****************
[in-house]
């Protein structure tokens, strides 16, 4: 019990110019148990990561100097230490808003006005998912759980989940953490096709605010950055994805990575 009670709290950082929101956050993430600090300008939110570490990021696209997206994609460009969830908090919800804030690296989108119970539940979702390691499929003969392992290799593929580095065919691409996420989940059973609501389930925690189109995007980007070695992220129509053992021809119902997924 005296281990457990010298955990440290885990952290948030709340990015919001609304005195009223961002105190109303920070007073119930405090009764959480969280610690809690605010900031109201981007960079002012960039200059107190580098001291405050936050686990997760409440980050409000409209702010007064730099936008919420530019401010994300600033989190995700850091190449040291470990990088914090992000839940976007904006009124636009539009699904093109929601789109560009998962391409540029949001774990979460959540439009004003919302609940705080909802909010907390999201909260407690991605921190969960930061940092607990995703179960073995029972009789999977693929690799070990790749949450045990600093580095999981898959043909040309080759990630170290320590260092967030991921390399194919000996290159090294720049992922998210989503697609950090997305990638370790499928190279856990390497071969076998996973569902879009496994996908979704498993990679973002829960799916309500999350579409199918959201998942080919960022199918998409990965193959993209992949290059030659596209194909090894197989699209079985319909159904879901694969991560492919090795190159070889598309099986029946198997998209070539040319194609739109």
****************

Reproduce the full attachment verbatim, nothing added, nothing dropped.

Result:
[in-house]
């Protein structure tokens, strides 16, 4: 019990110019148990990561100097230490808003006005998912759980989940953490096709605010950055994805990575 009670709290950082929101956050993430600090300008939110570490990021696209997206994609460009969830908090919800804030690296989108119970539940979702390691499929003969392992290799593929580095065919691409996420989940059973609501389930925690189109995007980007070695992220129509053992021809119902997924 005296281990457990010298955990440290885990952290948030709340990015919001609304005195009223961002105190109303920070007073119930405090009764959480969280610690809690605010900031109201981007960079002012960039200059107190580098001291405050936050686990997760409440980050409000409209702010007064730099936008919420530019401010994300600033989190995700850091190449040291470990990088914090992000839940976007904006009124636009539009699904093109929601789109560009998962391409540029949001774990979460959540439009004003919302609940705080909802909010907390999201909260407690991605921190969960930061940092607990995703179960073995029972009789999977693929690799070990790749949450045990600093580095999981898959043909040309080759990630170290320590260092967030991921390399194919000996290159090294720049992922998210989503697609950090997305990638370790499928190279856990390497071969076998996973569902879009496994996908979704498993990679973002829960799916309500999350579409199918959201998942080919960022199918998409990965193959993209992949290059030659596209194909090894197989699209079985319909159904879901694969991560492919090795190159070889598309099986029946198997998209070539040319194609739109």